Aaliyah Samuel penned a piece on U.S. News and World Report today about how state governors are the right choice to guide education, and she offered a set of guidelines to do so:
As we as a nation pursue effective education for all, it is paramount we commit to these three foundational principles:
- Equity. Ensure every child, from birth through college and career, receives a high-quality education and has access to the tools and resources they need to succeed.
- Alignment. Create coherence across disparate systems and connect education to economic opportunity to ensure a seamless pipeline from birth through college and career.
- Data-driven. Harness high-quality data to support students and improve schools, programs and educator quality with a fact-based approach.
On the whole, I agree with Samuel. A top-down, one size fits all approach to teaching and learning doesn’t work. However, having state governors guide education is STILL a top-down, one size fits all approach to education, just on the state level instead of the national level. She argues for equity and alignment, which I think are admirable goals, but her third guideline, that education be data-driven, doesn’t work in conjunction with her first guideline. If we want education to be equitable, then we can’t rely on what has been called “high-quality data.” Standardized test results are NOT high quality data, and yet they have been used to make significant, sweeping decisions about education. Test results tell us that schools in low income communities are almost universally failing, and that students, teachers, and schools there need to be fixed.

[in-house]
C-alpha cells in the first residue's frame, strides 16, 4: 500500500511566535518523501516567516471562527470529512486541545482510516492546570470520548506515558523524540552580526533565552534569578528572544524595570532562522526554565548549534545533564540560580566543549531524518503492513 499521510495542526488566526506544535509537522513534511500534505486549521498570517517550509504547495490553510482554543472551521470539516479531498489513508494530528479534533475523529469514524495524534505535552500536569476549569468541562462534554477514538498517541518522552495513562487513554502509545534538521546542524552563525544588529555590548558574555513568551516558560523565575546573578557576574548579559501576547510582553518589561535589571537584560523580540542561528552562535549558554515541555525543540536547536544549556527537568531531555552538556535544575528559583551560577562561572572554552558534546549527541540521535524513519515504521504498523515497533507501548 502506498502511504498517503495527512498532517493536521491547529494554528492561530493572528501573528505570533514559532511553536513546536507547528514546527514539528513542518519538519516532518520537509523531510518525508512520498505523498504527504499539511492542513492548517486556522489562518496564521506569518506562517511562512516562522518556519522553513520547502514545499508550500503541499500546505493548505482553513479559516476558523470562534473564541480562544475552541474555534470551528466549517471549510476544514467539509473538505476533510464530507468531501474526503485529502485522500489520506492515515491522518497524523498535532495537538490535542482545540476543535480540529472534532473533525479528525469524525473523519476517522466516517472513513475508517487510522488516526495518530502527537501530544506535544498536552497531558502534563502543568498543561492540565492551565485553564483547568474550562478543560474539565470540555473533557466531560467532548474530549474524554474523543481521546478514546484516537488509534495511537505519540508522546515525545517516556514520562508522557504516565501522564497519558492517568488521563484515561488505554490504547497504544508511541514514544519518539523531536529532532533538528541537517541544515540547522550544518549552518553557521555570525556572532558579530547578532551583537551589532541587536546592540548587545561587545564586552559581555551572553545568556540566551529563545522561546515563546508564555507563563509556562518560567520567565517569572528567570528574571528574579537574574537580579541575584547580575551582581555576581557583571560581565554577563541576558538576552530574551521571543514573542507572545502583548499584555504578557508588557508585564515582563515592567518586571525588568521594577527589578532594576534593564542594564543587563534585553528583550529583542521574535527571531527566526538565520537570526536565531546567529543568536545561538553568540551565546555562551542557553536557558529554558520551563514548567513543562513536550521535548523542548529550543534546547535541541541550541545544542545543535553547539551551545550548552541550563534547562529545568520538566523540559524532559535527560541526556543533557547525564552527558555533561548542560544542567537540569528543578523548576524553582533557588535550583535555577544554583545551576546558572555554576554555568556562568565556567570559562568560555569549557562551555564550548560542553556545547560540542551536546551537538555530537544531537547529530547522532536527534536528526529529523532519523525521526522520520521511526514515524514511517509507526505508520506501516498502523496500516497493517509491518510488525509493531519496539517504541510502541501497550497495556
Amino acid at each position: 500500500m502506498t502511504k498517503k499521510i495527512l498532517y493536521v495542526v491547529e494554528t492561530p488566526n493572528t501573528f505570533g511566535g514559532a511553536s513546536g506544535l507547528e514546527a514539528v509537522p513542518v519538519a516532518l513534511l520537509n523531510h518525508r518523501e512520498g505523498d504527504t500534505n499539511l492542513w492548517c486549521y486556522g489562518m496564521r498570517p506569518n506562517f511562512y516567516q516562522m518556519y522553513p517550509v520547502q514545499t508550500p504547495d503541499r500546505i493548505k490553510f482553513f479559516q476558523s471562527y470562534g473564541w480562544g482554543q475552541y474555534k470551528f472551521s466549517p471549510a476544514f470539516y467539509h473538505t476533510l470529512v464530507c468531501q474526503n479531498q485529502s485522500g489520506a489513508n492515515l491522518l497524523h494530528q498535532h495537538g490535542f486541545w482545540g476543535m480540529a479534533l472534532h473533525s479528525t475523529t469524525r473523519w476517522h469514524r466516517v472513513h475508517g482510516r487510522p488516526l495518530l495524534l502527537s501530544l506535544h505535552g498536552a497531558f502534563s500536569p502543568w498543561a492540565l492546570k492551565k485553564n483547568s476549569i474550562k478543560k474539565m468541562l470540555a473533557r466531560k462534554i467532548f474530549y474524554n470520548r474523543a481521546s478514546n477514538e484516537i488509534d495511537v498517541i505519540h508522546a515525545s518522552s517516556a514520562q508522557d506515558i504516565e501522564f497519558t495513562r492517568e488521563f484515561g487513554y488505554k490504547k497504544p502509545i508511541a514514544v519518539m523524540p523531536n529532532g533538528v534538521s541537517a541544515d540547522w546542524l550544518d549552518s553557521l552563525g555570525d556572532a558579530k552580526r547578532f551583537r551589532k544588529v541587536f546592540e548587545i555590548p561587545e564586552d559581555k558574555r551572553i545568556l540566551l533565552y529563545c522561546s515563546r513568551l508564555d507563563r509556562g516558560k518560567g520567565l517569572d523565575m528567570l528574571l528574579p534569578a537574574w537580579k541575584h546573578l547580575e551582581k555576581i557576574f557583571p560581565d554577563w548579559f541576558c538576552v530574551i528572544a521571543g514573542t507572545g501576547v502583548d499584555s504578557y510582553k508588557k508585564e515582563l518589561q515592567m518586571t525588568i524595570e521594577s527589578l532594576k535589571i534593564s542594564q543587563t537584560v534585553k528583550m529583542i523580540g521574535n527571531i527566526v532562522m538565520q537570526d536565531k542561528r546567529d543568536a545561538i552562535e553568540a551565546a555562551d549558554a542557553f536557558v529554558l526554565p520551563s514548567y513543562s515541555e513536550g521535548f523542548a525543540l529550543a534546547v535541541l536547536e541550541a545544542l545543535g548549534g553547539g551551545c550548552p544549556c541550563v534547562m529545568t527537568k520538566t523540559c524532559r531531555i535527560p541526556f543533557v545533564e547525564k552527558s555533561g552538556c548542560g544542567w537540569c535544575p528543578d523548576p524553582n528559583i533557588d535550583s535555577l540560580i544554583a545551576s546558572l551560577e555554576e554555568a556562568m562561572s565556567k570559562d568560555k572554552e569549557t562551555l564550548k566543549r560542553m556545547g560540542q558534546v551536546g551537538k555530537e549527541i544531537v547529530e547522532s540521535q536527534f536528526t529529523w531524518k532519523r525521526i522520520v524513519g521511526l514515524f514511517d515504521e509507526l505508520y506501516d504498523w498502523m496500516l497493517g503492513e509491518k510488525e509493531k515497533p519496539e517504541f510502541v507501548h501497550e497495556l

If we truly want equitable education, then we need to return control of education to individual schools, boost support and compensation for teachers, increase funding to schools in high need areas, and rely on information about schools that includes not just test scores, but observations of teachers, community, student, and teacher feedback, artifacts of student learning, and real world outcomes.
The best place to get that information, and the best place for decisions about education to occur is at the school level. Districts and states can and should provide guidelines, but when it comes to decisions about instructional methods and measuring instructional quality, educators MUST be in charge.